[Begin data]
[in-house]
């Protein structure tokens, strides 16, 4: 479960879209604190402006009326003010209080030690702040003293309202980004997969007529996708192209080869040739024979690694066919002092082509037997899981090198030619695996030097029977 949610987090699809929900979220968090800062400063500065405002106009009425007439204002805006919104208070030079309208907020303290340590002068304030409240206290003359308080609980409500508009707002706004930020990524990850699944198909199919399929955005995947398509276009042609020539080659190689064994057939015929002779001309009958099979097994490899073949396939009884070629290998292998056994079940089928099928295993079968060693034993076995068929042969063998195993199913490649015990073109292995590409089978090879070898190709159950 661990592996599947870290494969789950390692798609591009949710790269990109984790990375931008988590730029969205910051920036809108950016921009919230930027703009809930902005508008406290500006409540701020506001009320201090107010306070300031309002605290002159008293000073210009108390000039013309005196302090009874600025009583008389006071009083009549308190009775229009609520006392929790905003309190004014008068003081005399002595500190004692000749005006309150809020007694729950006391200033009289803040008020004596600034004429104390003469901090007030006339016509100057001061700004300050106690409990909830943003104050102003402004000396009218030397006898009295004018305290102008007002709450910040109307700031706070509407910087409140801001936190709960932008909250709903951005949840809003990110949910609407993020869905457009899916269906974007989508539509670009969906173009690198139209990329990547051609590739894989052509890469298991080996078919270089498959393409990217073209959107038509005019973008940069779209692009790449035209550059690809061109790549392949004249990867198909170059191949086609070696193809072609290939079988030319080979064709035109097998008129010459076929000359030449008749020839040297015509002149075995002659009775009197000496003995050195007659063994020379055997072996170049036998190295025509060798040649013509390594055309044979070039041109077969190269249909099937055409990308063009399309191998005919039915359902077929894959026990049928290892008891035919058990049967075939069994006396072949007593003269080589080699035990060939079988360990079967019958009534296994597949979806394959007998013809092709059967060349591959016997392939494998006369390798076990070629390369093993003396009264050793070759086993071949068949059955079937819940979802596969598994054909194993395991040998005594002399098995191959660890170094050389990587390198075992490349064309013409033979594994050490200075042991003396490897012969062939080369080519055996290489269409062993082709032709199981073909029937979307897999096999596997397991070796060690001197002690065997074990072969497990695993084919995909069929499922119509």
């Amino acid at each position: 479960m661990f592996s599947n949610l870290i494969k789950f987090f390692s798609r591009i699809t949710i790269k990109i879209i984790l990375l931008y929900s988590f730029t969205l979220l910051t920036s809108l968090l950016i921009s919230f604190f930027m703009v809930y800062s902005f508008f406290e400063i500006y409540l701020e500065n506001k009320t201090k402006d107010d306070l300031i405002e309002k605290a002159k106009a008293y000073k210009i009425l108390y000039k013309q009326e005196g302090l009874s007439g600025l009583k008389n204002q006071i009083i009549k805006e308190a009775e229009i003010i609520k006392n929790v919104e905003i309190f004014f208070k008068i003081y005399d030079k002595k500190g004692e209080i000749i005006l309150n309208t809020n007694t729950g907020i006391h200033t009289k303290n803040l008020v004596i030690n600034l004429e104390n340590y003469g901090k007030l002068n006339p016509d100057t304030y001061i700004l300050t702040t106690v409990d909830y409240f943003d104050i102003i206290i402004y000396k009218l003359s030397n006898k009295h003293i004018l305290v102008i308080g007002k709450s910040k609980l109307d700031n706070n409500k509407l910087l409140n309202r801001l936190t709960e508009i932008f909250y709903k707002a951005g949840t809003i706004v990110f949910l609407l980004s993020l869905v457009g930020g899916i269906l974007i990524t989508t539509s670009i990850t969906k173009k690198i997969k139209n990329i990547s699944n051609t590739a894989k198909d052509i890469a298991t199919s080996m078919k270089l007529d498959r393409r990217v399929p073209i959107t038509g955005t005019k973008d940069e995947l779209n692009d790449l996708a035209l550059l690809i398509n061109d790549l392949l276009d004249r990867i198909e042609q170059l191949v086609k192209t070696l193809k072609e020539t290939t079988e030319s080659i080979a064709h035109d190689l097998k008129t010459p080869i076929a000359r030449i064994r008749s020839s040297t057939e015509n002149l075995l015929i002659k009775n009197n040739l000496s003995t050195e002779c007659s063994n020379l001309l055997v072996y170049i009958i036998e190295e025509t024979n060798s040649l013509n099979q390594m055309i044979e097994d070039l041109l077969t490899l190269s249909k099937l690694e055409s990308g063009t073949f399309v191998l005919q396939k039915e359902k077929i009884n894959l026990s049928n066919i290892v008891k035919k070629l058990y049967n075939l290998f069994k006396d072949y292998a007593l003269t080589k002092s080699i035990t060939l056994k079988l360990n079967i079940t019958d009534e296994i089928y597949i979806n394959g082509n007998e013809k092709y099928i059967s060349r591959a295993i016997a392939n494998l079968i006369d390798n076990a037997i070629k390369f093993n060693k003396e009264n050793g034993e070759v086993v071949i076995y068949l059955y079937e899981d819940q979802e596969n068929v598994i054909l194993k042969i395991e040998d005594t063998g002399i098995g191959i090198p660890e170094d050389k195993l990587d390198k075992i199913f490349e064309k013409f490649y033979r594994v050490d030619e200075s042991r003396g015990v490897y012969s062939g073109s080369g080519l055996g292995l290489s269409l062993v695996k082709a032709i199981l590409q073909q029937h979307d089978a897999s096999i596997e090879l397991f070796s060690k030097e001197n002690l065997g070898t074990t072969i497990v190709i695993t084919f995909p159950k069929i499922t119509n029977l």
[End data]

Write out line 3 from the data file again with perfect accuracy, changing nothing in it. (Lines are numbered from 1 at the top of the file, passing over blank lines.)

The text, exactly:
């Amino acid at each position: 479960m661990f592996s599947n949610l870290i494969k789950f987090f390692s798609r591009i699809t949710i790269k990109i879209i984790l990375l931008y929900s988590f730029t969205l979220l910051t920036s809108l968090l950016i921009s919230f604190f930027m703009v809930y800062s902005f508008f406290e400063i500006y409540l701020e500065n506001k009320t201090k402006d107010d306070l300031i405002e309002k605290a002159k106009a008293y000073k210009i009425l108390y000039k013309q009326e005196g302090l009874s007439g600025l009583k008389n204002q006071i009083i009549k805006e308190a009775e229009i003010i609520k006392n929790v919104e905003i309190f004014f208070k008068i003081y005399d030079k002595k500190g004692e209080i000749i005006l309150n309208t809020n007694t729950g907020i006391h200033t009289k303290n803040l008020v004596i030690n600034l004429e104390n340590y003469g901090k007030l002068n006339p016509d100057t304030y001061i700004l300050t702040t106690v409990d909830y409240f943003d104050i102003i206290i402004y000396k009218l003359s030397n006898k009295h003293i004018l305290v102008i308080g007002k709450s910040k609980l109307d700031n706070n409500k509407l910087l409140n309202r801001l936190t709960e508009i932008f909250y709903k707002a951005g949840t809003i706004v990110f949910l609407l980004s993020l869905v457009g930020g899916i269906l974007i990524t989508t539509s670009i990850t969906k173009k690198i997969k139209n990329i990547s699944n051609t590739a894989k198909d052509i890469a298991t199919s080996m078919k270089l007529d498959r393409r990217v399929p073209i959107t038509g955005t005019k973008d940069e995947l779209n692009d790449l996708a035209l550059l690809i398509n061109d790549l392949l276009d004249r990867i198909e042609q170059l191949v086609k192209t070696l193809k072609e020539t290939t079988e030319s080659i080979a064709h035109d190689l097998k008129t010459p080869i076929a000359r030449i064994r008749s020839s040297t057939e015509n002149l075995l015929i002659k009775n009197n040739l000496s003995t050195e002779c007659s063994n020379l001309l055997v072996y170049i009958i036998e190295e025509t024979n060798s040649l013509n099979q390594m055309i044979e097994d070039l041109l077969t490899l190269s249909k099937l690694e055409s990308g063009t073949f399309v191998l005919q396939k039915e359902k077929i009884n894959l026990s049928n066919i290892v008891k035919k070629l058990y049967n075939l290998f069994k006396d072949y292998a007593l003269t080589k002092s080699i035990t060939l056994k079988l360990n079967i079940t019958d009534e296994i089928y597949i979806n394959g082509n007998e013809k092709y099928i059967s060349r591959a295993i016997a392939n494998l079968i006369d390798n076990a037997i070629k390369f093993n060693k003396e009264n050793g034993e070759v086993v071949i076995y068949l059955y079937e899981d819940q979802e596969n068929v598994i054909l194993k042969i395991e040998d005594t063998g002399i098995g191959i090198p660890e170094d050389k195993l990587d390198k075992i199913f490349e064309k013409f490649y033979r594994v050490d030619e200075s042991r003396g015990v490897y012969s062939g073109s080369g080519l055996g292995l290489s269409l062993v695996k082709a032709i199981l590409q073909q029937h979307d089978a897999s096999i596997e090879l397991f070796s060690k030097e001197n002690l065997g070898t074990t072969i497990v190709i695993t084919f995909p159950k069929i499922t119509n029977l």